- The Delimitation Commission for Jammu and Kashmir was set up in March 2020
- The panel would make public its 'award' detailing the number of constituencies and their size
- The commission has proposed increasing the number of seats in the UT from 83 to 90
A Delimitation Commission, mandated to redraw the boundaries of assembly and parliamentary constituencies of Jammu and Kashmir, is likely to submit the final draft today.
The completion of the exercise will pave the way for holding elections in the Union Territory. This would be the first election in the UT since J&K's special status under Article 370 was scrapped and bifurcated into two Union Territories by the Modi government in August 2019.
The Delimitation Commission for Jammu and Kashmir headed by Justice (retired) Ranjana Prakash Desai will meet at the Election Commission of India office in Delhi. Chief Election Commissioner Sushil Chandra and the state Election Commissioner of Jammu and Kashmir are also members of the panel.
The panel was set up in March 2020. It was granted a one-year extension last year. In February, it was given a two-month extension to complete its task. Its term was to otherwise end on March 6.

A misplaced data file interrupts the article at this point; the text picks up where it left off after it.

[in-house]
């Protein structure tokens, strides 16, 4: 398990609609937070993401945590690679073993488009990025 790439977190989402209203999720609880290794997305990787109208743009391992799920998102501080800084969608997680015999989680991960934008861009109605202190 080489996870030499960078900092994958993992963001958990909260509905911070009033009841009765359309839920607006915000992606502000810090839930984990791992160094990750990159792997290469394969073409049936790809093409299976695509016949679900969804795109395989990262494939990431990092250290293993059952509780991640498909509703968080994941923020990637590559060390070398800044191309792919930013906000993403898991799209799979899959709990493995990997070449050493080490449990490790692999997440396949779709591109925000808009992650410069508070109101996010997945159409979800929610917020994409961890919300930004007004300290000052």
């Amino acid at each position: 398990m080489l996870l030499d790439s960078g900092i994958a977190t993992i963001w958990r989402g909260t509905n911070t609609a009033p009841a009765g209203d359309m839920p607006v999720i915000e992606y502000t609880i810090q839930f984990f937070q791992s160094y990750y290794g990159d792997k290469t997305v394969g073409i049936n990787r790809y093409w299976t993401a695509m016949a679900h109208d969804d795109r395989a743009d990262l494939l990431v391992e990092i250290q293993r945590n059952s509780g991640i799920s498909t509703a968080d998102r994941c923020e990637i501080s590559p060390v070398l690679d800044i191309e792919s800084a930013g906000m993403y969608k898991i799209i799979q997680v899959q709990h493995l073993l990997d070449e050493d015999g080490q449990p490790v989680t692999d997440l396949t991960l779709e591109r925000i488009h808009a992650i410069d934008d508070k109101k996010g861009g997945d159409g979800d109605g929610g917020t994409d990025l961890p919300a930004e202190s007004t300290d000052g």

The panel would make public its 'award' detailing the number of constituencies and their size by bringing out a gazette notification after the report is submitted to the government. The gazette notification is likely to be issued today itself.
While the report will be a much more detailed document, the award will deal with basic details such as the number of constituencies and their size.
The commission has proposed increasing the number of seats in the UT from 83 to 90. Besides, there are 24 seats in Pakistan Occupied Kashmir (PoK) which continue to remain vacant.
For the first time, nine seats have been proposed for Scheduled Tribes. The panel has also proposed six additional seats for Jammu and one for Kashmir. As of now, the Kashmir division has 46 seats and the Jammu division 37.
The last delimitation panel took seven years to give its award in 1995 while this commission took little over two years to complete its task despite the pandemic.